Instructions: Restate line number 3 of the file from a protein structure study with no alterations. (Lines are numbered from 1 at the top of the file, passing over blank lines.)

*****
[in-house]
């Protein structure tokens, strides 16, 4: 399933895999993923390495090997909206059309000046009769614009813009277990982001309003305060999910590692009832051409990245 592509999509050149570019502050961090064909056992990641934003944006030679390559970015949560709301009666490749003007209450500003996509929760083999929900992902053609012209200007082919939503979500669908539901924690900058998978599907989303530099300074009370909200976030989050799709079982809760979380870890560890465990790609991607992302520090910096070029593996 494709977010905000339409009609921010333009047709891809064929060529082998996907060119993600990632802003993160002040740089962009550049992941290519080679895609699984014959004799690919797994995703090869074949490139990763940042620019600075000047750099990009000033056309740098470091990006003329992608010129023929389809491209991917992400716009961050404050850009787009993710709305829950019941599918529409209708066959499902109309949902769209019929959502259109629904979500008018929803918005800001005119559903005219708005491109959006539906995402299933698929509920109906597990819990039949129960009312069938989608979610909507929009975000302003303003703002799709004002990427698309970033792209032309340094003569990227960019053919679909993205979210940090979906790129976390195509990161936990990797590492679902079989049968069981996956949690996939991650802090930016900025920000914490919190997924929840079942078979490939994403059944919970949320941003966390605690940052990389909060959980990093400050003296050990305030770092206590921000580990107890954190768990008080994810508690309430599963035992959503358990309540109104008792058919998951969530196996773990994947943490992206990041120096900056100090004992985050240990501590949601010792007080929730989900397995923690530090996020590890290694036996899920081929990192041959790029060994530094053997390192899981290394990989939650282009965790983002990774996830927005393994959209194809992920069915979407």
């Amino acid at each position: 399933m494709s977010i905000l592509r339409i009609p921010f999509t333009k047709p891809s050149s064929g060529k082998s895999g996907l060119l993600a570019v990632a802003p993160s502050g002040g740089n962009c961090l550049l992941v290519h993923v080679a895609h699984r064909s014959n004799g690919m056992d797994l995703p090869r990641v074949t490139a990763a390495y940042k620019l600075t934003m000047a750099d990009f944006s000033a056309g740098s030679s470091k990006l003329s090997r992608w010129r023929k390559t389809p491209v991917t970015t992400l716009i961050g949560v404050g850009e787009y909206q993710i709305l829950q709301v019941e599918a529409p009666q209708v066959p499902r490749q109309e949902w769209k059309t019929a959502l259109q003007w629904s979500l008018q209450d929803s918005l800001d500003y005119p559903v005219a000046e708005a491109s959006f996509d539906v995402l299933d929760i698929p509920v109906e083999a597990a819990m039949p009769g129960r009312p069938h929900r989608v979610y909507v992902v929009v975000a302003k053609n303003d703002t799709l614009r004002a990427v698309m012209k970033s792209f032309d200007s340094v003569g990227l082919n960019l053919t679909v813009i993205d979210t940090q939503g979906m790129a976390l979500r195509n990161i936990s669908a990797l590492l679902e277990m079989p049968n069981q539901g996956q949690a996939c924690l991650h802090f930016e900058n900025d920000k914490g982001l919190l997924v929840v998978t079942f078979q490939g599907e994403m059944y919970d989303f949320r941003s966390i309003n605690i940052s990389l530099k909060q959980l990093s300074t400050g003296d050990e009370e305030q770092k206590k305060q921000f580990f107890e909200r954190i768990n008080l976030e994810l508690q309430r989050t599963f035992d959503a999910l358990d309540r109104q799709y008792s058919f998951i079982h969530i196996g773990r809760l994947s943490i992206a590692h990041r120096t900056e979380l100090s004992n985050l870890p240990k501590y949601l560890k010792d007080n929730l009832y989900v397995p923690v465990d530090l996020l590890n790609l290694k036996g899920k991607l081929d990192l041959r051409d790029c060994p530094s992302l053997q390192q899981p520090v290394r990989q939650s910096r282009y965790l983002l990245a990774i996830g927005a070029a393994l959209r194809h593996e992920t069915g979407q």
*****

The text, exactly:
């Amino acid at each position: 399933m494709s977010i905000l592509r339409i009609p921010f999509t333009k047709p891809s050149s064929g060529k082998s895999g996907l060119l993600a570019v990632a802003p993160s502050g002040g740089n962009c961090l550049l992941v290519h993923v080679a895609h699984r064909s014959n004799g690919m056992d797994l995703p090869r990641v074949t490139a990763a390495y940042k620019l600075t934003m000047a750099d990009f944006s000033a056309g740098s030679s470091k990006l003329s090997r992608w010129r023929k390559t389809p491209v991917t970015t992400l716009i961050g949560v404050g850009e787009y909206q993710i709305l829950q709301v019941e599918a529409p009666q209708v066959p499902r490749q109309e949902w769209k059309t019929a959502l259109q003007w629904s979500l008018q209450d929803s918005l800001d500003y005119p559903v005219a000046e708005a491109s959006f996509d539906v995402l299933d929760i698929p509920v109906e083999a597990a819990m039949p009769g129960r009312p069938h929900r989608v979610y909507v992902v929009v975000a302003k053609n303003d703002t799709l614009r004002a990427v698309m012209k970033s792209f032309d200007s340094v003569g990227l082919n960019l053919t679909v813009i993205d979210t940090q939503g979906m790129a976390l979500r195509n990161i936990s669908a990797l590492l679902e277990m079989p049968n069981q539901g996956q949690a996939c924690l991650h802090f930016e900058n900025d920000k914490g982001l919190l997924v929840v998978t079942f078979q490939g599907e994403m059944y919970d989303f949320r941003s966390i309003n605690i940052s990389l530099k909060q959980l990093s300074t400050g003296d050990e009370e305030q770092k206590k305060q921000f580990f107890e909200r954190i768990n008080l976030e994810l508690q309430r989050t599963f035992d959503a999910l358990d309540r109104q799709y008792s058919f998951i079982h969530i196996g773990r809760l994947s943490i992206a590692h990041r120096t900056e979380l100090s004992n985050l870890p240990k501590y949601l560890k010792d007080n929730l009832y989900v397995p923690v465990d530090l996020l590890n790609l290694k036996g899920k991607l081929d990192l041959r051409d790029c060994p530094s992302l053997q390192q899981p520090v290394r990989q939650s910096r282009y965790l983002l990245a990774i996830g927005a070029a393994l959209r194809h593996e992920t069915g979407q």